Since appearing in Geostorm as the older brother, Gerard delivers in the role of Nick Flanagan in Den of Thieves. Also, if one opted to stay for the Ending Credit Roll, Gerard was also one of the producers for Den of Thieves. Quite impressive was his stamina for some of the running Action scenes, where he’s on foot, in pursuit of the Bad Guys.
As with all of the “Hometown Heroes” character, Nick also has his share of family issues throughout the film, serving as Storyline B, while Storyline A is trying to catch Merrimen and his gang, before the next heist is about to occur.
I am very much looking forward to his recurring role of Mike Banning in film #3 of the “Has Fallen” series: Angel Has Fallen. I enjoyed the other two films very much. The third film is in the pre-Production stage, where is also one of the Producers. In case you were looking for the other two films, they are called Olympus Has Fallen and London Has Fallen (shot with the use of D cameras for some the Action sequences). These two titles were Movie Vault worthy.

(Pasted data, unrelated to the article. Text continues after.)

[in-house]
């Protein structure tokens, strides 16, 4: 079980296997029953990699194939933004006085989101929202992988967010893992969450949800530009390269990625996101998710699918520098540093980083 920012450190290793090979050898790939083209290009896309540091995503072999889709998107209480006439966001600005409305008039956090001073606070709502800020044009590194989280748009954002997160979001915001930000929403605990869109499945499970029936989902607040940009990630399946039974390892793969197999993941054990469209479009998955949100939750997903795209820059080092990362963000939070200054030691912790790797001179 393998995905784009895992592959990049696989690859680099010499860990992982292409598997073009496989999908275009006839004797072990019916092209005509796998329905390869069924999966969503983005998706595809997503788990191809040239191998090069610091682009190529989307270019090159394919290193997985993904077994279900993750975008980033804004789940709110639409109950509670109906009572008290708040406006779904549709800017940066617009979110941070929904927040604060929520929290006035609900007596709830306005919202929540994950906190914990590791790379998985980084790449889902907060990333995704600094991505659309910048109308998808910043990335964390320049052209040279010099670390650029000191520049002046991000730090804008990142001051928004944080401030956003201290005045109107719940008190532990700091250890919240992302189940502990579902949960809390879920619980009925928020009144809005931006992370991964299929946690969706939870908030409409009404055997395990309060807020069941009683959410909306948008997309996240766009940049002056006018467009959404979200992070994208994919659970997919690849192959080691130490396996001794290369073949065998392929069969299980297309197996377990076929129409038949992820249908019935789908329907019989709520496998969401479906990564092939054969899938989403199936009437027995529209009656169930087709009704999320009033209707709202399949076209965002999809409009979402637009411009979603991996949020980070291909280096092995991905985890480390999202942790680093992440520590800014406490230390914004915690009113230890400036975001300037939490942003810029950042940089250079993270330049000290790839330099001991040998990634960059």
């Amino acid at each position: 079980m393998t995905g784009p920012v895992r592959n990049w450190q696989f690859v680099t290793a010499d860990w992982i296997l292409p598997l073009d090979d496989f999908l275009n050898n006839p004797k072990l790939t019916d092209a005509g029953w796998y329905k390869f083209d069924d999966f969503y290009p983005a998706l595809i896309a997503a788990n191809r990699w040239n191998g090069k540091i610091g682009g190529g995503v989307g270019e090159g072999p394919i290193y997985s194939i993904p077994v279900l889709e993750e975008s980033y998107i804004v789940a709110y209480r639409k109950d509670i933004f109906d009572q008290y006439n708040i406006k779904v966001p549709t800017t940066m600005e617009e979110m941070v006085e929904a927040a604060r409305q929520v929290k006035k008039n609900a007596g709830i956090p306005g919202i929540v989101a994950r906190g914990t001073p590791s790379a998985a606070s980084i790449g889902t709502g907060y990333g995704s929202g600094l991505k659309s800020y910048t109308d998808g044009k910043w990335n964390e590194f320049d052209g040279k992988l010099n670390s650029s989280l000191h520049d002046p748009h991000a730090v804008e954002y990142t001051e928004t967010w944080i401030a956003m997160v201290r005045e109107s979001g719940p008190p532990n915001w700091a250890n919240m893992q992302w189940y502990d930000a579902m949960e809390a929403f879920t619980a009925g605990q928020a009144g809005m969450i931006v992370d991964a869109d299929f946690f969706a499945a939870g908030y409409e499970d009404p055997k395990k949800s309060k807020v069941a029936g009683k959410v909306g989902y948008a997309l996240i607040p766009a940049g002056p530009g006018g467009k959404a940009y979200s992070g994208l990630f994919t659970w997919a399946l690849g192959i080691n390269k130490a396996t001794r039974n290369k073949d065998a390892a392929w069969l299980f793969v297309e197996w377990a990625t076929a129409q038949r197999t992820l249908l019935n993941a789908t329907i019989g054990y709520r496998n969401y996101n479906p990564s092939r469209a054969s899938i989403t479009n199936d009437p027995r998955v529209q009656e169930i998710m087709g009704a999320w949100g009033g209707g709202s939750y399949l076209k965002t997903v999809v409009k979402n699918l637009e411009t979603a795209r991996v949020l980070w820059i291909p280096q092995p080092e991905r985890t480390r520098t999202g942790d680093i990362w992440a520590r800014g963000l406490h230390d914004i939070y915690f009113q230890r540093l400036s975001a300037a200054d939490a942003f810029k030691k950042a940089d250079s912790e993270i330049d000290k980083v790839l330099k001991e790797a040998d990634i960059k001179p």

There are quite memorable performances by other actors
O’Shea Jackson Jr.’s role is pretty good. His character is crucial in the film, and that’s all I’m going to say right here. You’ll have to see the film to see what his character arc is. In real life, he’s the son of O’Shea Jackson, aka Ice Cube. In fact, Jr. played the role of Ice Cube in Straight Outta Compton, which I wondered why he looked so much like Ice Cube.